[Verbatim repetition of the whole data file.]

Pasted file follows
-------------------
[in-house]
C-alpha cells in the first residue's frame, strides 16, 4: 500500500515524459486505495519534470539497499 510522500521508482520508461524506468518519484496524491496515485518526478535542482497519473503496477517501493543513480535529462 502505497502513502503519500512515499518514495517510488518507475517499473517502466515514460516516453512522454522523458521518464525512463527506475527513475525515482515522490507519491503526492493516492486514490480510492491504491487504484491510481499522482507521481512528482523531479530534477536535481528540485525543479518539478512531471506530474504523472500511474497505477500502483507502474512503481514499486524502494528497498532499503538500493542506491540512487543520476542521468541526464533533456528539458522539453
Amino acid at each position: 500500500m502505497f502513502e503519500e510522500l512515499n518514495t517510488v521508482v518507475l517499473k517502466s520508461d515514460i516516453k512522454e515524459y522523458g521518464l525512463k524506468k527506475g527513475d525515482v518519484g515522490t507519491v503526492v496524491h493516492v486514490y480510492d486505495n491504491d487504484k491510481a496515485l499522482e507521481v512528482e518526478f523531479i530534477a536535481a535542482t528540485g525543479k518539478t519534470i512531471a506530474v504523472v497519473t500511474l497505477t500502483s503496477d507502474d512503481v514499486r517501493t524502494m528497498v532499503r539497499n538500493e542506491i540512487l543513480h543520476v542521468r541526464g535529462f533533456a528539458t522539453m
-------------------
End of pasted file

[in-house]
C-alpha cells in the first residue's frame, strides 16, 4: 500500500515524459486505495519534470539497499 510522500521508482520508461524506468518519484496524491496515485518526478535542482497519473503496477517501493543513480535529462 502505497502513502503519500512515499518514495517510488518507475517499473517502466515514460516516453512522454522523458521518464525512463527506475527513475525515482515522490507519491503526492493516492486514490480510492491504491487504484491510481499522482507521481512528482523531479530534477536535481528540485525543479518539478512531471506530474504523472500511474497505477500502483507502474512503481514499486524502494528497498532499503538500493542506491540512487543520476542521468541526464533533456528539458522539453
Amino acid at each position: 500500500m502505497f502513502e503519500e510522500l512515499n518514495t517510488v521508482v518507475l517499473k517502466s520508461d515514460i516516453k512522454e515524459y522523458g521518464l525512463k524506468k527506475g527513475d525515482v518519484g515522490t507519491v503526492v496524491h493516492v486514490y480510492d486505495n491504491d487504484k491510481a496515485l499522482e507521481v512528482e518526478f523531479i530534477a536535481a535542482t528540485g525543479k518539478t519534470i512531471a506530474v504523472v497519473t500511474l497505477t500502483s503496477d507502474d512503481v514499486r517501493t524502494m528497498v532499503r539497499n538500493e542506491i540512487l543513480h543520476v542521468r541526464g535529462f533533456a528539458t522539453m